Proof of 'alien' presented to Mexican Congress
In an unprecedented congressional hearing on Tuesday, Mexican lawmakers examined what was touted as physical evidence supporting the existence of Unidentified Anomalous Phenomena (UAP), commonly known as UFOs. The hearing marked Mexico's first official government discussion on the subject, following in the footsteps of recent US hearings.
The artefacts presented were two small 'corpses,' claimed to be extraterrestrial in origin by Mexican journalist and UFO enthusiast Jaime Maussan. Housed in glass display cases, the specimens had three fingers on each hand and elongated heads. According to Maussan, the remains were recovered near Peru's ancient Nazca Lines in 2017 and dated to be about 1,000 years old, based on carbon dating performed by Mexico's National Autonomous University (UNAM).
"We are not alone," Maussan told the lawmakers, insisting the remains are evidence of extraterrestrial life.
However, UNAM clarified in a statement republished on Thursday that their work was solely intended to determine the age of the samples. "In no case do we make conclusions about the origin of said samples," the university said, distancing itself from Maussan's claims.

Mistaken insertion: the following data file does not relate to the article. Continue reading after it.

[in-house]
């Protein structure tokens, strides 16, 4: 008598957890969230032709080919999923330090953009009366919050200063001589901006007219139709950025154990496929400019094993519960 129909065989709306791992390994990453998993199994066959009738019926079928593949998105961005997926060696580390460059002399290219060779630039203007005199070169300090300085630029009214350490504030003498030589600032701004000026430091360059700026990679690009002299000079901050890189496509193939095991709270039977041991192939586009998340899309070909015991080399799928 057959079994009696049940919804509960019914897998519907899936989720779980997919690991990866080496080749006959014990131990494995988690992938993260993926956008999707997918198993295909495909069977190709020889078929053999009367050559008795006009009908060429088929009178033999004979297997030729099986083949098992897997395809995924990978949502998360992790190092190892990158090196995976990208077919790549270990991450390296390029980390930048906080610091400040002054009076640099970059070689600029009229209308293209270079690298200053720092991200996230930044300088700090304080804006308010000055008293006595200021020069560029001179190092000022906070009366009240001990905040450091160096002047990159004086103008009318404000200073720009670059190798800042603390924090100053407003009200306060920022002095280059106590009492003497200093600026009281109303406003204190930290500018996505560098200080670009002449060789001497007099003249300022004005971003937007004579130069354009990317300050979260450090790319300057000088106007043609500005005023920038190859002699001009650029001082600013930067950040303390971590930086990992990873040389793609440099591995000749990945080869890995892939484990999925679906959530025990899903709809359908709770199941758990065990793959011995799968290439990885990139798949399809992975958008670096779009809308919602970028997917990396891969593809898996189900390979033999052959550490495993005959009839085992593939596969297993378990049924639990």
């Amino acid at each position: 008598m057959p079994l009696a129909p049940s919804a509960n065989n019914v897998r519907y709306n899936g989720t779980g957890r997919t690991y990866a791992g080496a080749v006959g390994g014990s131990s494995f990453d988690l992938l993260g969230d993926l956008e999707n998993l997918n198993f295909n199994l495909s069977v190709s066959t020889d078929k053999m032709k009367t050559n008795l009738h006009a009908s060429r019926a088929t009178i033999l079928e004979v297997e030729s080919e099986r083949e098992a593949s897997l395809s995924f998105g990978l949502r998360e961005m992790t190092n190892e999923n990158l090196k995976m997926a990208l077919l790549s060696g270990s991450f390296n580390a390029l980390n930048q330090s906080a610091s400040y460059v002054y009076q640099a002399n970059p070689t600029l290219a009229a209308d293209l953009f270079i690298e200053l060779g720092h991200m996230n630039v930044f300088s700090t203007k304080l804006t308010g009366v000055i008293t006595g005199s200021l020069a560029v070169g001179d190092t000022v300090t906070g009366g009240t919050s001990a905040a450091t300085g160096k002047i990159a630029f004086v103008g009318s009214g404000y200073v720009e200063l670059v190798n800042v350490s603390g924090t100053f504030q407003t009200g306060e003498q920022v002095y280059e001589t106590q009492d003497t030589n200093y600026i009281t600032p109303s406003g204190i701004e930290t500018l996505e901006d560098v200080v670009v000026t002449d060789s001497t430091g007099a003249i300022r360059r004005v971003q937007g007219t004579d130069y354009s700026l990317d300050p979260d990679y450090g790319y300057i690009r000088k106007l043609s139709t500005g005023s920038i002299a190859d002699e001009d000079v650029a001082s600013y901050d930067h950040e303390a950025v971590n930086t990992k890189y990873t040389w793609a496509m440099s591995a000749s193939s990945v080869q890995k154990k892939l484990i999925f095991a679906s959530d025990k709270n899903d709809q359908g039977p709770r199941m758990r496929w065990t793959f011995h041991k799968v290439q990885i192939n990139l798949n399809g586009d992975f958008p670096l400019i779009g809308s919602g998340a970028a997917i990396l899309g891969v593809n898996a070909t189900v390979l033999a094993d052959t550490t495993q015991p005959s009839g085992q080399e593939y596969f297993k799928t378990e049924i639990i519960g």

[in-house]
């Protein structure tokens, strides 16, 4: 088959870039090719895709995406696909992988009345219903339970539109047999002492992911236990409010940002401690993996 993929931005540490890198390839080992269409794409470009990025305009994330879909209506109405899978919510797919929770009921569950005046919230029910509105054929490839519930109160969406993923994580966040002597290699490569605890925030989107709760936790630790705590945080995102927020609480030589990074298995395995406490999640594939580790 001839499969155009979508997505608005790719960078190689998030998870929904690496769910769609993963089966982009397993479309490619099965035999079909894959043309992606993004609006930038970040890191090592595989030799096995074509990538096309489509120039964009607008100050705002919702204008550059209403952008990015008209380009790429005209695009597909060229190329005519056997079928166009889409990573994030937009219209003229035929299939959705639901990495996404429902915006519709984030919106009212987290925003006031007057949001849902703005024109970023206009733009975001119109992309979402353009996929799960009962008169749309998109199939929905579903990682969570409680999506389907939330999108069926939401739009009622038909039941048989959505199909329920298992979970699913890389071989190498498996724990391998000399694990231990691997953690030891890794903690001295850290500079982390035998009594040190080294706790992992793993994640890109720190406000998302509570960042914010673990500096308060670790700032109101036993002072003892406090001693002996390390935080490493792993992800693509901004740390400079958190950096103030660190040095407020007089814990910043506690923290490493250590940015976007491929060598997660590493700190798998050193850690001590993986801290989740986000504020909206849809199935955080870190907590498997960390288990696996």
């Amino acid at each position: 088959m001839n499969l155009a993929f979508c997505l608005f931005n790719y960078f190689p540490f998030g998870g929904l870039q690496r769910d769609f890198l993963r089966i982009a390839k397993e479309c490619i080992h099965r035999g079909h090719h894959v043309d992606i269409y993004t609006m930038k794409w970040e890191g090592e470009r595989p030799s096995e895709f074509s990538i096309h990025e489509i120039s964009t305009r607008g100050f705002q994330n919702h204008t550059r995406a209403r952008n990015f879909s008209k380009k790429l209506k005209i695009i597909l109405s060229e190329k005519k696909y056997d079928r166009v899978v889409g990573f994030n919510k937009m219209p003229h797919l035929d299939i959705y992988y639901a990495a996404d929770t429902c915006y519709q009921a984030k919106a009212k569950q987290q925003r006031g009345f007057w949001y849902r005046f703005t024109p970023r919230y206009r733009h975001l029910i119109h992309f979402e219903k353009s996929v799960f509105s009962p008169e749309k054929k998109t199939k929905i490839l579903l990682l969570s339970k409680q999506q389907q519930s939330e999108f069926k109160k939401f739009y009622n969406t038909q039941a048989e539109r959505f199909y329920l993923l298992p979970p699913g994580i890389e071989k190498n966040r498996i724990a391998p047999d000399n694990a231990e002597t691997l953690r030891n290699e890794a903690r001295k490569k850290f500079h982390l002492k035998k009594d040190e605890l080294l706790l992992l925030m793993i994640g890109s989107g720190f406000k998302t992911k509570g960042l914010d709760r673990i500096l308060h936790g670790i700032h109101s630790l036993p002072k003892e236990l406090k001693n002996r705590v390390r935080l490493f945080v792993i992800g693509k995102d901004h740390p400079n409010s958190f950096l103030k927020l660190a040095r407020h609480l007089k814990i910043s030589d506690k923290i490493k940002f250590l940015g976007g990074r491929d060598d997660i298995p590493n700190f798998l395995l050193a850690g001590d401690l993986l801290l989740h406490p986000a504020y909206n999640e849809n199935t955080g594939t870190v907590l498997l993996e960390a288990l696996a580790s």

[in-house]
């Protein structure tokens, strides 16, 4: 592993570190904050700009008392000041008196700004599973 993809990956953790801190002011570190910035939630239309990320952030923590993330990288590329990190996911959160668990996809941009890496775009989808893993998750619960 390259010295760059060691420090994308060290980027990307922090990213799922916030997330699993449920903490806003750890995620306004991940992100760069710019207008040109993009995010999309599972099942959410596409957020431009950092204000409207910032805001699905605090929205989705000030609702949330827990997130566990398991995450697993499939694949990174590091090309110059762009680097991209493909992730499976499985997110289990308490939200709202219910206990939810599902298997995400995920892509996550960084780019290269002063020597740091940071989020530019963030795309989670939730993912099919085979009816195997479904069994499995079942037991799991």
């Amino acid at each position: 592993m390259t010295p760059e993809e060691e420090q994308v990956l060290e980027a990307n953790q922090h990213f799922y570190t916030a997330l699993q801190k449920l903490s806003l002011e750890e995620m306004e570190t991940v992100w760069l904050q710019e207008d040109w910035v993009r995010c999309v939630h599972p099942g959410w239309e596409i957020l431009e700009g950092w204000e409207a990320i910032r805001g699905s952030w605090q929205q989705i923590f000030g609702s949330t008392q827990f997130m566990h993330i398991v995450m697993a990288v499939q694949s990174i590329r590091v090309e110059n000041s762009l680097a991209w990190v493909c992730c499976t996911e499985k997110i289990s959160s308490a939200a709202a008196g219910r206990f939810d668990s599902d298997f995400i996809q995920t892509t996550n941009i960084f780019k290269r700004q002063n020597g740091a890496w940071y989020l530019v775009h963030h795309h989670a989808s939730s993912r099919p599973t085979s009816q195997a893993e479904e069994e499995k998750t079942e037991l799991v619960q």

Jose de Jesus Zalce Benitez, Director of the Scientific Institute for Health of the Mexican Navy, also weighed in on the issue, stating that X-rays, 3-D reconstruction, and DNA analysis had been performed on the remains. "I can affirm that these bodies have no relation to human beings," he said.
Lawmakers also heard testimony from Ryan Graves, a former U.S. Navy pilot who has previously testified before U.S. Congress regarding his personal experiences with UAPs. Graves discussed the stigma surrounding UAP sightings and emphasized the need for a serious investigation into the phenomena.
Congressman Sergio Gutierrez, from President Andres Manuel Lopez Obrador's ruling Morena party, said he hoped the event would be the first in a series of similar hearings in Mexico. "We are left with reflections, with concerns, and with the path to continue talking about this," Gutierrez said.
The hearing comes at a time when governments worldwide, including the United States, are gradually shifting their stances on UAP. The Pentagon has begun actively investigating UAP sightings reported by military aviators, and NASA is poised to discuss its own UAP study findings on Thursday.
Despite the high-profile setting, Maussan's claims were met with scepticism and immediate backlash, particularly from the scientific community and social media users. Critics pointed out that similar finds in the past were eventually identified as mummified human children.
"This could really hurt efforts to take the issue seriously," lamented one user on X social media platform, formerly known as Twitter. Critics questioned why the evidence was presented in a congressional hearing before undergoing a thorough peer review process.